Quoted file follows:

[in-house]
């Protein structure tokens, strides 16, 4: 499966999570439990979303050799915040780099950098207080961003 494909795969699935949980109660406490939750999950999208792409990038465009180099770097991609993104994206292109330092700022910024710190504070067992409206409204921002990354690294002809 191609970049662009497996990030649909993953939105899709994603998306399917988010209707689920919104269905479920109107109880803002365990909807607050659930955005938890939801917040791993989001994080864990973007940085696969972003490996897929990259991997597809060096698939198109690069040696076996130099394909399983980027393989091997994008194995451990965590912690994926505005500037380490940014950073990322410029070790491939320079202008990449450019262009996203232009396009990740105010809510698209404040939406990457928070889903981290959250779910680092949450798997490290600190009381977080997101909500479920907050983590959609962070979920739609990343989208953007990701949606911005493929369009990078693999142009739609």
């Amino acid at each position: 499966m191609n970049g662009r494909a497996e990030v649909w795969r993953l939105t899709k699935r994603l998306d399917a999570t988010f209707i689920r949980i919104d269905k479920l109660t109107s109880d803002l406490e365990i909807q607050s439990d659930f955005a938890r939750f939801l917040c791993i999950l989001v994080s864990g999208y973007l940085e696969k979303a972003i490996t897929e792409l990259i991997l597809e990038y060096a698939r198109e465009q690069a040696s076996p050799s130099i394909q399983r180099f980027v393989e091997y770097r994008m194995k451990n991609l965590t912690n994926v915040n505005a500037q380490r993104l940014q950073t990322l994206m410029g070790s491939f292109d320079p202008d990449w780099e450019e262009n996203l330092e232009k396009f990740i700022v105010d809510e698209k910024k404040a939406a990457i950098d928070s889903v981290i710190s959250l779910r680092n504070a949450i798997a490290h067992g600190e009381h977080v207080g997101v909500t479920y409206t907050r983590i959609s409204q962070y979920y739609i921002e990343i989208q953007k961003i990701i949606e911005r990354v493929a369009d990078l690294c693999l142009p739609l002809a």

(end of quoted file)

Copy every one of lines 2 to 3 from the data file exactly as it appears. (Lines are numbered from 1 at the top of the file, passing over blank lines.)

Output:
């Protein structure tokens, strides 16, 4: 499966999570439990979303050799915040780099950098207080961003 494909795969699935949980109660406490939750999950999208792409990038465009180099770097991609993104994206292109330092700022910024710190504070067992409206409204921002990354690294002809 191609970049662009497996990030649909993953939105899709994603998306399917988010209707689920919104269905479920109107109880803002365990909807607050659930955005938890939801917040791993989001994080864990973007940085696969972003490996897929990259991997597809060096698939198109690069040696076996130099394909399983980027393989091997994008194995451990965590912690994926505005500037380490940014950073990322410029070790491939320079202008990449450019262009996203232009396009990740105010809510698209404040939406990457928070889903981290959250779910680092949450798997490290600190009381977080997101909500479920907050983590959609962070979920739609990343989208953007990701949606911005493929369009990078693999142009739609």
């Amino acid at each position: 499966m191609n970049g662009r494909a497996e990030v649909w795969r993953l939105t899709k699935r994603l998306d399917a999570t988010f209707i689920r949980i919104d269905k479920l109660t109107s109880d803002l406490e365990i909807q607050s439990d659930f955005a938890r939750f939801l917040c791993i999950l989001v994080s864990g999208y973007l940085e696969k979303a972003i490996t897929e792409l990259i991997l597809e990038y060096a698939r198109e465009q690069a040696s076996p050799s130099i394909q399983r180099f980027v393989e091997y770097r994008m194995k451990n991609l965590t912690n994926v915040n505005a500037q380490r993104l940014q950073t990322l994206m410029g070790s491939f292109d320079p202008d990449w780099e450019e262009n996203l330092e232009k396009f990740i700022v105010d809510e698209k910024k404040a939406a990457i950098d928070s889903v981290i710190s959250l779910r680092n504070a949450i798997a490290h067992g600190e009381h977080v207080g997101v909500t479920y409206t907050r983590i959609s409204q962070y979920y739609i921002e990343i989208q953007k961003i990701i949606e911005r990354v493929a369009d990078l690294c693999l142009p739609l002809a």